I spent 18 months temping and part-timing, wondering if a woman with two degrees would really spend the rest of her working years bouncing from pillar to post! Finally I was lucky enough to set up newsletters and write stories about the Public Housing Authority but only for a year; public housing is rife with corruption everywhere and my boss was almost physically removed from his desk one day. Yikes. Soon someone from far away came in to "reform" our office and i was wafting in the breeze again. More temping and part-timing until networking landed me at a law firm working with the local media to promote law specialties and their good work in the community; by then both children were safely finished with college.
Now I am safely heading toward retirement as an executive assistant, what do you think of that? I use my public relations skills writing letters in other people's voices, helping when asked with grammar and sentence construction and directing people's schedules. My coworkers are such a great group of people and the customers, well, you know, some are happy some are not. But I am! I am 72 and plan to retire in another couple of years, all things being equal.

In grade school I read a biography of Marie Curie and decided then that I would emulate her. I was good at science and math. Unfortunately, it turned out that while twenty five years had passed since her death, attitudes toward women in science had not changed very much. I was discouraged by teachers and by my Mother. However, my Dad cheered me on and I'm very stubborn.

I gave up on the pursuit of a PhD (in physics) when I "accidently" overheard one of my professors telling another that no "girl" would be award that degree if he could help it. I knew that he was in a position to insure that I would not succeed so I took the master's degree and moved on. Interesting side note: During the Vietnam conflict when many male graduate students were being drafted, that same professer tracked me down to inquire if I would like to return to "complete" my degree. Uh... no.

I worked at a couple of jobs in Boston. This was a wonderful city for a young woman just out on her own. The first job was a glorified lab tech. The second was classified goverment research and a real use of my education. The 1968 recession ended that job and there were few others like it available.

I moved to a different city with a job at a large international company. Unlike the previous two jobs, this one paid me on the same pay scale as my male co-workers. I had many interesting assignments (and a few boring ones) during the next twenty five years. Then business turned sour and management began to treat their older employees badly. This was possibly with the hope that they would leave... and I did in 1995.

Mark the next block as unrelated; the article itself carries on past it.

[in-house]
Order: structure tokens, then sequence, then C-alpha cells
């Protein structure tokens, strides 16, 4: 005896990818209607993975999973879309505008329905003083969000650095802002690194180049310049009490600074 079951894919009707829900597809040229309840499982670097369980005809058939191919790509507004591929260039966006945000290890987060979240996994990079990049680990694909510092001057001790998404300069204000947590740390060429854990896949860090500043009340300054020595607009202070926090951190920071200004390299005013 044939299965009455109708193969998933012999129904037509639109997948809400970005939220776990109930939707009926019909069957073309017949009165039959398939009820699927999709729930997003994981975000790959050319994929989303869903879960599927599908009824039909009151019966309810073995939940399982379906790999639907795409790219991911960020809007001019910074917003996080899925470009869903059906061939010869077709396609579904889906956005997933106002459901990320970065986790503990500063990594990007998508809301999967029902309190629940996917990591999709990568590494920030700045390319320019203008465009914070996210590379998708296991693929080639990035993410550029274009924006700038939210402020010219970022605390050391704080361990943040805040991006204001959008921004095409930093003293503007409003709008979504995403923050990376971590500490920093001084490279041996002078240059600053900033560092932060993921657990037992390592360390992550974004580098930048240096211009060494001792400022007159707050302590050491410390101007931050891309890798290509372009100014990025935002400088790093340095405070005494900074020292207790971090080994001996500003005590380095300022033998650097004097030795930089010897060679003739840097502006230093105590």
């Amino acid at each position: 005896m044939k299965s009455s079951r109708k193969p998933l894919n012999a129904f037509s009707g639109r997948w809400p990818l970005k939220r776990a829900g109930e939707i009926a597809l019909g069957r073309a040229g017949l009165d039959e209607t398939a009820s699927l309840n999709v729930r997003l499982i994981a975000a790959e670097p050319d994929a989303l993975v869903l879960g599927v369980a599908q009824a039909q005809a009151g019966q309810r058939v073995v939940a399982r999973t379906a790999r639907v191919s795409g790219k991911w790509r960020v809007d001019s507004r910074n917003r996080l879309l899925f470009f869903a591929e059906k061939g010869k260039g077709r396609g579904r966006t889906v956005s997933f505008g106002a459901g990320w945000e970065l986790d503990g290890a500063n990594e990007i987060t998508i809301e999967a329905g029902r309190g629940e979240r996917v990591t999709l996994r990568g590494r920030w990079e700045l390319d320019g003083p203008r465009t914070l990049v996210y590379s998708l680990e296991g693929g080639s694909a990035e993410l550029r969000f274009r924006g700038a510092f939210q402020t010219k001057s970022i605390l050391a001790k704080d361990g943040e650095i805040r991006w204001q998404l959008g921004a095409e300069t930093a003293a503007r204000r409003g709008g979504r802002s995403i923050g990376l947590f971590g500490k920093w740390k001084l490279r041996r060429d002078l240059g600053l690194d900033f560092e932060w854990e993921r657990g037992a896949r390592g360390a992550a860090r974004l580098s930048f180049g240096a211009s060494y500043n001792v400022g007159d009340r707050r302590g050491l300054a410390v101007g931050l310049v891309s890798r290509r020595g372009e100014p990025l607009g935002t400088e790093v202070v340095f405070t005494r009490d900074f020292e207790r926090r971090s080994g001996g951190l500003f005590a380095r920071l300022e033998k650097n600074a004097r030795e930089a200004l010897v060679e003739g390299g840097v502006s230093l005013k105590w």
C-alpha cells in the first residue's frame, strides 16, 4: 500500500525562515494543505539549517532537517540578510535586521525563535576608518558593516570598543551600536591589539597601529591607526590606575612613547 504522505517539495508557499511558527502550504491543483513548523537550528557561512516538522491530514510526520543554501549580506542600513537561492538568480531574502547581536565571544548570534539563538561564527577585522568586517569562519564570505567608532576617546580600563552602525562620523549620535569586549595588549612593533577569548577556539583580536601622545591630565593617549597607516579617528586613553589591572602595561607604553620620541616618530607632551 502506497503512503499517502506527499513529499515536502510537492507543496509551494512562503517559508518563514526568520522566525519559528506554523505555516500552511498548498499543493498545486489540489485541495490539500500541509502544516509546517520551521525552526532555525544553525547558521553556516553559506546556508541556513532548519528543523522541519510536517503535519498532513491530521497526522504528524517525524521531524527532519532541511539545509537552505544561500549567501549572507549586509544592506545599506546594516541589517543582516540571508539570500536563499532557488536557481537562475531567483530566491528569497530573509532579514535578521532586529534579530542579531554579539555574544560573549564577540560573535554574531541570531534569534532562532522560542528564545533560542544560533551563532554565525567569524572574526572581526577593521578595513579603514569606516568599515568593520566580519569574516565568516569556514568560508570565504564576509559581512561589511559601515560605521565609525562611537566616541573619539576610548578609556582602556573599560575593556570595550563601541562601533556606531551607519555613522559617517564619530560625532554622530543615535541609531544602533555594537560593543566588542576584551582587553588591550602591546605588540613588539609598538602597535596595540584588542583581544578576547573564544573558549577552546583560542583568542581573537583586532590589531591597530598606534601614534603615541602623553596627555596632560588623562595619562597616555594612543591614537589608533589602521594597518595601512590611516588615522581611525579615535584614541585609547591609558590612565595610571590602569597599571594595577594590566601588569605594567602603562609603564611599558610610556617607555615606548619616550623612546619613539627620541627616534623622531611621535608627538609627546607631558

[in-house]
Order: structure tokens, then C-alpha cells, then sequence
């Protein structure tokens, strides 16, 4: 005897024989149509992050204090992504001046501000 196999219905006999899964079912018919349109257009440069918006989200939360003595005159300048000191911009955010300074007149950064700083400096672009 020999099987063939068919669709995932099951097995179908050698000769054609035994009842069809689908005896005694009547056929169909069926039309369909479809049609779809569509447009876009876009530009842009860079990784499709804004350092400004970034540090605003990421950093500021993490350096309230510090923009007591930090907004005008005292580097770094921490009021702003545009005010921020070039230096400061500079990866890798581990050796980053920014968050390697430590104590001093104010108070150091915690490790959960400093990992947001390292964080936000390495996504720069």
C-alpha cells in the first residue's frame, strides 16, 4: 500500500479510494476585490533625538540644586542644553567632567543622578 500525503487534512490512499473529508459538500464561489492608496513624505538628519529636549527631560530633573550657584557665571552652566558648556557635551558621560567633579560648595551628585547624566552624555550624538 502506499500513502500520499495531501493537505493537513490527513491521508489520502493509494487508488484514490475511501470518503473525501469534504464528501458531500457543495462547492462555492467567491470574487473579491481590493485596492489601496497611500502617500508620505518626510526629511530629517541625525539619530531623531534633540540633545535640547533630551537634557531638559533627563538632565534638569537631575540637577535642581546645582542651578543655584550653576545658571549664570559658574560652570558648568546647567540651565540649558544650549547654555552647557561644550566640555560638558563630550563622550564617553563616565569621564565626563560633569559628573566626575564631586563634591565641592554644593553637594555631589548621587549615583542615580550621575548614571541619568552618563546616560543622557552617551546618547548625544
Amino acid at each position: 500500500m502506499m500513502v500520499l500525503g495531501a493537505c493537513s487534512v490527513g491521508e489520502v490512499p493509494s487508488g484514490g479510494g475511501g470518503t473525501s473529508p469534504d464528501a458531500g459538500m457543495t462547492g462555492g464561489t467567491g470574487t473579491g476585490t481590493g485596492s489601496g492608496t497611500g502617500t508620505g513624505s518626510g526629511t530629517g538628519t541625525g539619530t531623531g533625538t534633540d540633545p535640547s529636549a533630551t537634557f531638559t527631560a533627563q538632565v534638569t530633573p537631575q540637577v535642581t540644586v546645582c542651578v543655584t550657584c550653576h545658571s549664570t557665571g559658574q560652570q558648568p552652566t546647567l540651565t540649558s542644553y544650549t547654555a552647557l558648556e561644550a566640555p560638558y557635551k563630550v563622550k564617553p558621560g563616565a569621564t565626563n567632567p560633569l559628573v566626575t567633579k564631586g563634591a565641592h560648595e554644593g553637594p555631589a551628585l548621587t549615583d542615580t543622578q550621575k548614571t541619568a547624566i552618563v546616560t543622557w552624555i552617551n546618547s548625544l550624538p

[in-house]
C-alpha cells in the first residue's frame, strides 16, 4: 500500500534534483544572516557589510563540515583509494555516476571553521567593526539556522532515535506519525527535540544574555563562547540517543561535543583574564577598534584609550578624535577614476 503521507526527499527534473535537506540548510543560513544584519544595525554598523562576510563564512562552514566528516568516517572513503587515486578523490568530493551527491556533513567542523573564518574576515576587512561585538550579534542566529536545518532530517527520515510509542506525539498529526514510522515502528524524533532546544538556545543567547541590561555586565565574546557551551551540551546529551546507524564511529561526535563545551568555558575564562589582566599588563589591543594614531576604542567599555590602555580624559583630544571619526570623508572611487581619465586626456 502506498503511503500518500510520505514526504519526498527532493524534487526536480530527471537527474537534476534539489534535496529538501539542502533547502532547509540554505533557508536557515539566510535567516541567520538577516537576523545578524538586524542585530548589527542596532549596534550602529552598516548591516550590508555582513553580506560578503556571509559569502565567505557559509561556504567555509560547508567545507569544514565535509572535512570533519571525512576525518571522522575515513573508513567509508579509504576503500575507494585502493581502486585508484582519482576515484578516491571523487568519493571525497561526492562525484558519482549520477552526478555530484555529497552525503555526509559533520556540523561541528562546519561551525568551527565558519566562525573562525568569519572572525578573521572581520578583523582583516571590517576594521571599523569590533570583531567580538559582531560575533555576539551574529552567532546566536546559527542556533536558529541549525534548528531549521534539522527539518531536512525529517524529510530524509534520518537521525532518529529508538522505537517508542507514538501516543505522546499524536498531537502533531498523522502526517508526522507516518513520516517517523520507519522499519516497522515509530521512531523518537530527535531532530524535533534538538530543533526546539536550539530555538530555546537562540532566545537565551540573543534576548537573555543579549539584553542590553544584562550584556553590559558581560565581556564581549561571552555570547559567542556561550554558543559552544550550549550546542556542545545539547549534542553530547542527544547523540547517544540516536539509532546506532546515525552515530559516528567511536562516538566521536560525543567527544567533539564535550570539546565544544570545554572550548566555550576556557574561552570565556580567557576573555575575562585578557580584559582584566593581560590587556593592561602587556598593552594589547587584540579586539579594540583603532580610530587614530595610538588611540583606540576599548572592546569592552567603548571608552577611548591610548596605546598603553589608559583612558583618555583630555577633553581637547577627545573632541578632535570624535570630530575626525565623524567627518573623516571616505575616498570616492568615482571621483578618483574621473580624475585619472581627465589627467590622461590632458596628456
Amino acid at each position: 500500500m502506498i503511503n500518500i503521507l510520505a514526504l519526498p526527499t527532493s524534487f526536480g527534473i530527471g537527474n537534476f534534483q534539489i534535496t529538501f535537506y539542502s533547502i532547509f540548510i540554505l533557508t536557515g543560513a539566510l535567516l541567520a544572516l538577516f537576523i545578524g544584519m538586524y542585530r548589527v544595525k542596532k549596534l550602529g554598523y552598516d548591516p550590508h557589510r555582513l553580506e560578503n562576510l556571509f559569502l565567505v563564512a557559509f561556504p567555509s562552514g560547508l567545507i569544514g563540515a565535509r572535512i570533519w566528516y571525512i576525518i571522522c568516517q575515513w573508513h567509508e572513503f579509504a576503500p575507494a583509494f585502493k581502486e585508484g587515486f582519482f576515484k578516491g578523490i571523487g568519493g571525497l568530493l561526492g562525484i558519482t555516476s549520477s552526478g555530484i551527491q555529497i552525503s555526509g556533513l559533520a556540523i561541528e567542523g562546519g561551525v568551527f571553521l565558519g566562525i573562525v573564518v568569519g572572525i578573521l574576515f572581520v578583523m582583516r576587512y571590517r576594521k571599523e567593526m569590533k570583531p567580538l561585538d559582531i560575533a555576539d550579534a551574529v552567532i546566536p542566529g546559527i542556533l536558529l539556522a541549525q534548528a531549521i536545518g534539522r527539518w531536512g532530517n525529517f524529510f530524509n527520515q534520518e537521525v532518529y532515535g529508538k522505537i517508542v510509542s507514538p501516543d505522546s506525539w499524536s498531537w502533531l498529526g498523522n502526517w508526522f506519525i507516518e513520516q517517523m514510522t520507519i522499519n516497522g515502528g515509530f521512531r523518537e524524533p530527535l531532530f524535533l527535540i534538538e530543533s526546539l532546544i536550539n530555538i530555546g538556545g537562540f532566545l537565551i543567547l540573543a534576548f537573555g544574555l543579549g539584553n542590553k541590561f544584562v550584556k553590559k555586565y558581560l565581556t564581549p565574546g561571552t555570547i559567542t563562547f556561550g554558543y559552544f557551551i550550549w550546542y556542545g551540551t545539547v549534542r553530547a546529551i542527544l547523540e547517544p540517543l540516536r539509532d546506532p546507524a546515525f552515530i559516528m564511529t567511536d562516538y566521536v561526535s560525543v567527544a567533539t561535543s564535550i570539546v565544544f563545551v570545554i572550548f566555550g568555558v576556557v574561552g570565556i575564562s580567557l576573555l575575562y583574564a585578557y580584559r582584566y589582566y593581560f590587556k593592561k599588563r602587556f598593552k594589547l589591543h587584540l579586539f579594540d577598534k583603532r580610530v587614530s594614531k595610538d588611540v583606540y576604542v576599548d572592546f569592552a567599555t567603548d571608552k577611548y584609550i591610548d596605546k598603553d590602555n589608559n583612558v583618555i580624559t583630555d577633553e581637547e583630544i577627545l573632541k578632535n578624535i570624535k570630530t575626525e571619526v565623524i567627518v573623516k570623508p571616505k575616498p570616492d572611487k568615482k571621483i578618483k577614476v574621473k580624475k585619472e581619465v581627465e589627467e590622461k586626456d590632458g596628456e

I've been retired since... doing some volunteer work which included a five year gig with a senior "Rockette" style dance troupe. Other than that I spend my time playing my piano, tending my garden, riding my bicycle and hanging out with my best friend (for the last 45 years) and reading Ronni's blog.

Wow - My first job was dictation at Prudential Ins. Co. followed by 1 and 1/2 years at Macalester College in St. Paul where I met my husband. I worked nights as an aide at Mpls General Hospital in the mens' genital urinary ward- quite an eye opener for an 18 year-old only child. We got married when we were both 20 and for the next 23 years I raised our seven children and helped my husband in our family owned restaurants. There was also a turkey farming stint in that time period. I still don't eat turkey to this day. When the youngest was 3 I returned to school and got my B.S. degree from the Univ of MN in Mortuary Science. I also had more than 48 credits each in Gerontology, Biology and Sociology. My husband followed suit two years later. After graduation I took a full time job as a funeral home manager and also returned to graduate school for Grief and Bereavement. Four years after my husband graduated he had an aneurysm of the brain which left him with a partial disability. The ensuing years found us working together in funeral homes throughout the state of MN. In 2004, I took a job as the assistant to the CEO of a healthcare center and continued to work there for two years until we relocated to the northern part of the state where I took a job doing Quality, Risk Management and transcription and coding for another healthcare center which I continued to do until March of this year when I was severance d out due to downsizing. My husband has been in the nursing home since January 3rd due to the effects of his aneurysm, Parkinson's, and severe brain atrophy. It has been quite a year, however, I just got a call today that I have a new job and my faith is restored!!! To actually get a new job at 71 is huge. I will start Friday and it is doing transcription at home for a local Emergency Room. which is something that I truly enjoy doing. I can just live in my p.j.'s and not use any gas or have wear and tear on my car. It will allow me to financially survive. It has been quite a ride over the past 50 years, but like you said, Ronni, it is like one is following the arrows along the way....hoping that I followed the right arrows. A big thank you Ronni for caring what we all did during our lives.